Corps Cares: Recycled computers enhance school technology, save money

Published Feb. 20, 2013

GALVESTON, Texas (Feb. 20, 2013) – Students from Pearland Independent School District are getting a much-needed technology boost thanks to a donation of 64 computers by the U.S. Army Corps of Engineers Galveston District.

A part of the federal government’s Computers for Learning Program, the district’s computer donations assist schools in making modern technology an integral part of every classroom while reducing landfill waste following an ongoing refresh of three-year-old computers at the district’s headquarters.

 “I’m thrilled we’re able to partner with local schools by providing educational equipment to help students succeed,” said Marianne Fullen, computer donation coordinator with USACE Galveston District’s Logistics Activity. “It’s a great feeling to know that our donation is making a difference in the community.”

The USACE Galveston District has donated more than 1,300 used computers to local schools since 1996.

“School districts across Texas are dealing with extraordinary budgetary constraints, which makes providing adequate technology for students extremely challenging,” said Pearland ISD Desktop Support Services Manager Jon Block. “Pearland ISD is appreciative of the Army Corps of Engineers for their donation of computers. This donation will go a long way toward helping to provide students with the technology needed to achieve their academic goals.”

According to Block, the donated computers will be distributed to different campuses that haven’t been able to receive upgraded computers in quite some time.

“Pearland ISD is constantly assessing the technology needs of their campuses,” said Block. “Each computer that has to be replaced costs the district approximately $500.  By donating 65 computers to the school district, the Corps is saving Pearland ISD more than $32,000.”

According to Block, teachers continue to adopt the use of interactive technologies such as projectors, document cameras and interactive white boards in their classrooms.  While these technologies have proven to be extremely effective with instructional content delivery, the cost of maintaining them is also very expensive.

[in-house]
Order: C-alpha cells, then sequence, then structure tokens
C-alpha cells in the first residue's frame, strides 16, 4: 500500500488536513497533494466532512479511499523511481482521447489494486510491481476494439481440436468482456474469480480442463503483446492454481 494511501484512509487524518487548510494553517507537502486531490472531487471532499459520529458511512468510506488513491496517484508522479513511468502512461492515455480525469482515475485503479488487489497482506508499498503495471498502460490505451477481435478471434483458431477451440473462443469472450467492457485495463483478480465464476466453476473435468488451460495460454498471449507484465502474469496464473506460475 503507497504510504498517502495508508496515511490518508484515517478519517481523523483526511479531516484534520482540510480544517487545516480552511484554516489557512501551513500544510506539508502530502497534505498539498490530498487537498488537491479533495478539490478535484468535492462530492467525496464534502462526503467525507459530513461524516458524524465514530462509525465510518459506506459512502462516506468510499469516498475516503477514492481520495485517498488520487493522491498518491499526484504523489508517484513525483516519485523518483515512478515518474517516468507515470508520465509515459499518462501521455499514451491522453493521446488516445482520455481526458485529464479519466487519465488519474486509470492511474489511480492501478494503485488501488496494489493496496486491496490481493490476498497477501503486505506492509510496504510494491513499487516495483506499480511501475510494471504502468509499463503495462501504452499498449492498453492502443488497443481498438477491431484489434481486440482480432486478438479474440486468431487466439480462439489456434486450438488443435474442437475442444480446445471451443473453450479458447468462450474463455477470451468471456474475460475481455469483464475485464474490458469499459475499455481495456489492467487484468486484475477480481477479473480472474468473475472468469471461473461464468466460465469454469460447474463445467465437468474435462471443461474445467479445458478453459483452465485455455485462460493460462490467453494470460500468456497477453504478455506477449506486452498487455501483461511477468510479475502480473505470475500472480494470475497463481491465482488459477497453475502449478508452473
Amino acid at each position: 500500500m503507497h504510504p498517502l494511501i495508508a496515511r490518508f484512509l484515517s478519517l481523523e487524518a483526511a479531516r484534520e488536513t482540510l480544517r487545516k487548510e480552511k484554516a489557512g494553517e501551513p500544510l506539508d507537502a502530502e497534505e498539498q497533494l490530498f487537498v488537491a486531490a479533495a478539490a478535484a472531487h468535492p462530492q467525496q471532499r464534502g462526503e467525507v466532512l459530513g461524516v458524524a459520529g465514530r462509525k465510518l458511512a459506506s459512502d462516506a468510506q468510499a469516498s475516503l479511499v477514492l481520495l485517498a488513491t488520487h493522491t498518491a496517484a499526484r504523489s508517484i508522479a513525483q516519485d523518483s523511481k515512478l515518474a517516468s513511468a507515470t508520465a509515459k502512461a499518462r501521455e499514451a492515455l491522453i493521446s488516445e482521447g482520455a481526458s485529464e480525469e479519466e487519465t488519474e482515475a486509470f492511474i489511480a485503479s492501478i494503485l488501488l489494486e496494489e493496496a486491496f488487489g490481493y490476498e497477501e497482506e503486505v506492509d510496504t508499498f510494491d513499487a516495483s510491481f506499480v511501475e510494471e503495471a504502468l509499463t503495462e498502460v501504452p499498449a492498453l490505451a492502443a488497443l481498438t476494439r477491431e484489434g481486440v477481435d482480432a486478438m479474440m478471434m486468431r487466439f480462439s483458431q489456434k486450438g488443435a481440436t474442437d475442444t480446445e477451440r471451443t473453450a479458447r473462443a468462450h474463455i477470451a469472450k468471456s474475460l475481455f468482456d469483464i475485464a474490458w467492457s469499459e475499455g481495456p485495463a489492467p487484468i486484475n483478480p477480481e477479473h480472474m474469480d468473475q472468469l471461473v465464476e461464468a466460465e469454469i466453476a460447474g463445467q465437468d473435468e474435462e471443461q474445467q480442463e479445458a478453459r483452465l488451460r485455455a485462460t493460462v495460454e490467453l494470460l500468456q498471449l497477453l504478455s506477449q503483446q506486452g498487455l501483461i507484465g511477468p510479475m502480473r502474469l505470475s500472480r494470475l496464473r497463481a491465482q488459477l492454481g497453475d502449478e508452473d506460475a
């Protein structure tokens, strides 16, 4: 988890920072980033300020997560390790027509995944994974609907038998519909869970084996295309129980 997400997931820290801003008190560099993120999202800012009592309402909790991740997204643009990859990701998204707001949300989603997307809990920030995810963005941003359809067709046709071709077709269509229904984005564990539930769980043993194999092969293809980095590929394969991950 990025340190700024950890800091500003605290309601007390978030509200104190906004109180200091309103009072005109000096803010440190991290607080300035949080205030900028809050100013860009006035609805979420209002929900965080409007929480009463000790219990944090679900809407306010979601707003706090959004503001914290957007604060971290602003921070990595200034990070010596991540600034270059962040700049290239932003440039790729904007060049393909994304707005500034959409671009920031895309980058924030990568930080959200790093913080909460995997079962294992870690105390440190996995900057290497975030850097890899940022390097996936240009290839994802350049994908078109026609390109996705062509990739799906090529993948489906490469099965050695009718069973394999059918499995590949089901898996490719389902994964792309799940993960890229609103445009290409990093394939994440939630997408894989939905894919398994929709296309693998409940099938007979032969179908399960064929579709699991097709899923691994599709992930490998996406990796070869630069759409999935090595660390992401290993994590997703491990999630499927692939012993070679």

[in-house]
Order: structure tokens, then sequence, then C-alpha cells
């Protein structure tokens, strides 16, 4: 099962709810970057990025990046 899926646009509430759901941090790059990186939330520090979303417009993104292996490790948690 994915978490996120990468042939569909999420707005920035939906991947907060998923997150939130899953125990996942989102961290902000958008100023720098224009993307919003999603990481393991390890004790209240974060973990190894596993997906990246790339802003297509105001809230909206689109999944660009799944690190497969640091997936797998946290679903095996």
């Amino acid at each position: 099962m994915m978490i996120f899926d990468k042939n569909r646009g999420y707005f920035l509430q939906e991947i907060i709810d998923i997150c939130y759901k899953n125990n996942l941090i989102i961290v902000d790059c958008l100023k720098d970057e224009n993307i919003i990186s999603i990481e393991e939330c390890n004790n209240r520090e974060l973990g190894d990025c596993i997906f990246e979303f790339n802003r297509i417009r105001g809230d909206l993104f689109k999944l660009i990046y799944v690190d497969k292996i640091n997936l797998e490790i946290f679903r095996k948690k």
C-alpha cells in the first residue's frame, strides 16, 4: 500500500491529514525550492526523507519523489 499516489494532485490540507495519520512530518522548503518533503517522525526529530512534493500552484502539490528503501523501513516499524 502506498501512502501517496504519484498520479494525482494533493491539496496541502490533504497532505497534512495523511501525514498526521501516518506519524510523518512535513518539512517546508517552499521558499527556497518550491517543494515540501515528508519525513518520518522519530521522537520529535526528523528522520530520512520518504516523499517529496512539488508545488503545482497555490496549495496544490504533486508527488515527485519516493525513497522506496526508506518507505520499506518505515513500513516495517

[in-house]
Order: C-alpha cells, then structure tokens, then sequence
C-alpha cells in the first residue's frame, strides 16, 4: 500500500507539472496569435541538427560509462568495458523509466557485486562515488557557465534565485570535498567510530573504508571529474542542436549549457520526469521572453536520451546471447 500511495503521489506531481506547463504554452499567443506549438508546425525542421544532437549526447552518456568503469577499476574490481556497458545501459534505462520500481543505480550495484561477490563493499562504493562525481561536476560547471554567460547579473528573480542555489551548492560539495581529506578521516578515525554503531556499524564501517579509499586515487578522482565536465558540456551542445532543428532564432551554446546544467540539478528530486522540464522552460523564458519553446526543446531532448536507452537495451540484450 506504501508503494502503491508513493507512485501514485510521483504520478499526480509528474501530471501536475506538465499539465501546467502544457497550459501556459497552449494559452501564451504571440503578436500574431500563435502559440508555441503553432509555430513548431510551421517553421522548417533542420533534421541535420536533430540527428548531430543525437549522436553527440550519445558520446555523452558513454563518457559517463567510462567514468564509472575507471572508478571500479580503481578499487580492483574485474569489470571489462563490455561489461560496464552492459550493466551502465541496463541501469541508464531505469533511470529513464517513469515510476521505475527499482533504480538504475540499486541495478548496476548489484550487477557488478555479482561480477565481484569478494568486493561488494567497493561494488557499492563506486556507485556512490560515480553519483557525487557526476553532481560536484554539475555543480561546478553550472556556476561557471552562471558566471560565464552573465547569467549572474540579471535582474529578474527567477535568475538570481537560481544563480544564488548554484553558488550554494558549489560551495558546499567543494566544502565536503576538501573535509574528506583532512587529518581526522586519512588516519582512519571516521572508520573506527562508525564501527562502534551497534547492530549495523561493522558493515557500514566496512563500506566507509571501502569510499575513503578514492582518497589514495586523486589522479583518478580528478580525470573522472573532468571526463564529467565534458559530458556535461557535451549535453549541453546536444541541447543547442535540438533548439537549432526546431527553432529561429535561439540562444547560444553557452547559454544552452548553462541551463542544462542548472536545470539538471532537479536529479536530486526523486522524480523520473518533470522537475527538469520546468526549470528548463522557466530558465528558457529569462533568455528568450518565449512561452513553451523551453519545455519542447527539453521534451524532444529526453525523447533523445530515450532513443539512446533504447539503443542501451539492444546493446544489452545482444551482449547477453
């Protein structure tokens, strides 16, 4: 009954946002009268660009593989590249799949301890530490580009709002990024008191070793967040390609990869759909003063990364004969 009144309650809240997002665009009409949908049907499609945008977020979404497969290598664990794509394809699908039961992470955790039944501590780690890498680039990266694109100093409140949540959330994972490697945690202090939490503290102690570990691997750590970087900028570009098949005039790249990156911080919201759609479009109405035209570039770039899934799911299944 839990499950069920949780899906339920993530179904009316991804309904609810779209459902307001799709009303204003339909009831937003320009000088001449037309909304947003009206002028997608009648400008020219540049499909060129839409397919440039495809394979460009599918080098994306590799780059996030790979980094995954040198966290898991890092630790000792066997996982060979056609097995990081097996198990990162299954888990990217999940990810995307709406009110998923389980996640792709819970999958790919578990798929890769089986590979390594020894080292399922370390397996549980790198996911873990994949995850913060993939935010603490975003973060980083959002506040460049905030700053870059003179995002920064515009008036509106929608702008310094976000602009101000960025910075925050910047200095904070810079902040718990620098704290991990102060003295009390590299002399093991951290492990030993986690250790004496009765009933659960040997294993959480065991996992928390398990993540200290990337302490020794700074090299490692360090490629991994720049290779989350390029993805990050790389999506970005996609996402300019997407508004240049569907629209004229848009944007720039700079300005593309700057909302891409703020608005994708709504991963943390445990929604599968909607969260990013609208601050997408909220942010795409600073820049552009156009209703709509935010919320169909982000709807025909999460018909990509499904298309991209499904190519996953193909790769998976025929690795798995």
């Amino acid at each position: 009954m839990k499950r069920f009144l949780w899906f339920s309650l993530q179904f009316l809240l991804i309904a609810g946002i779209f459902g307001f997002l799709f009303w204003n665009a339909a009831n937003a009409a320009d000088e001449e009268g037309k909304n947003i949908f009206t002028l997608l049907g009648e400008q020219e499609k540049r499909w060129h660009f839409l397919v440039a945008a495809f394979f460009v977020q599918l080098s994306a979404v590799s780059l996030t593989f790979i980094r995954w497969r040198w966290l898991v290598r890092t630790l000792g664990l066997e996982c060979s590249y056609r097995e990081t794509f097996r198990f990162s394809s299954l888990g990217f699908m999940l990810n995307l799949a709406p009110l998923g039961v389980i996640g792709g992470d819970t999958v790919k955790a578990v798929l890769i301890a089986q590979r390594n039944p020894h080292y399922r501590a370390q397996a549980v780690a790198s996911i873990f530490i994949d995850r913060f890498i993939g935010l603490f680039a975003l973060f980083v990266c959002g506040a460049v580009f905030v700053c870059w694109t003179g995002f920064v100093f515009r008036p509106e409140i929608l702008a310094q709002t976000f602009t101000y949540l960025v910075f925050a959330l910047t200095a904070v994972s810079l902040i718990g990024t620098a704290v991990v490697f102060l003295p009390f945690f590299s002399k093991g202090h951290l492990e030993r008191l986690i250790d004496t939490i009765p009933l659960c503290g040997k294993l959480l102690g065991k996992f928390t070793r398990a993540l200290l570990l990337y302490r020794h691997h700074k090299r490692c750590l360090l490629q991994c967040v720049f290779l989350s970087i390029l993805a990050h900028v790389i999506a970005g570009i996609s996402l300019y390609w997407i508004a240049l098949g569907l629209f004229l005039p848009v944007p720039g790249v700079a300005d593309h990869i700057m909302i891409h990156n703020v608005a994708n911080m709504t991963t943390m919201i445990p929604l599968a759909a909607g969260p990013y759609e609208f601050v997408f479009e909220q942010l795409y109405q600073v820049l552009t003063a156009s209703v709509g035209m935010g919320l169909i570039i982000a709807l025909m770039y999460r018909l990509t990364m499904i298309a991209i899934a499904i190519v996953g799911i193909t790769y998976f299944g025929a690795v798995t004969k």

“The donation of computers allows money that would have been needed for computer upgrades to be used to help maintain other classroom technologies,” said Block.

Environmental Operating Principles, often called the Corps of Engineers “Green Ethics,” have encouraged Corps employees to consider the environment in everything they do, setting the direction the Corps takes to achieve greater synergy between sustainability and the execution of its projects and programs – including USACE Galveston District’s computer donation program.

“These donations provide an environmentally-friendly way of discarding hardware and keeps excess computers out of area landfills,” said Fullen.

With only 40 percent of computers and 10 percent of computer accessories recycled after its estimated useful life, according to Environmental Protection Agency’s 2011 Electronics Waste Management Report, the district’s donation program helps the Corps maintain its commitment to sustaining responsible environmental stewardship.

Schools and educational non-profit organizations interested in receiving excess computer equipment from the federal government are encouraged to register online with the GSA’s Computer for Learning site at

For more information regarding the USACE Galveston District’s computer donation program, call Fullen at 409-766-3840. To learn more about the USACE Galveston District, visit Find us on Facebook, or follow us on Twitter,

Release no. 13-011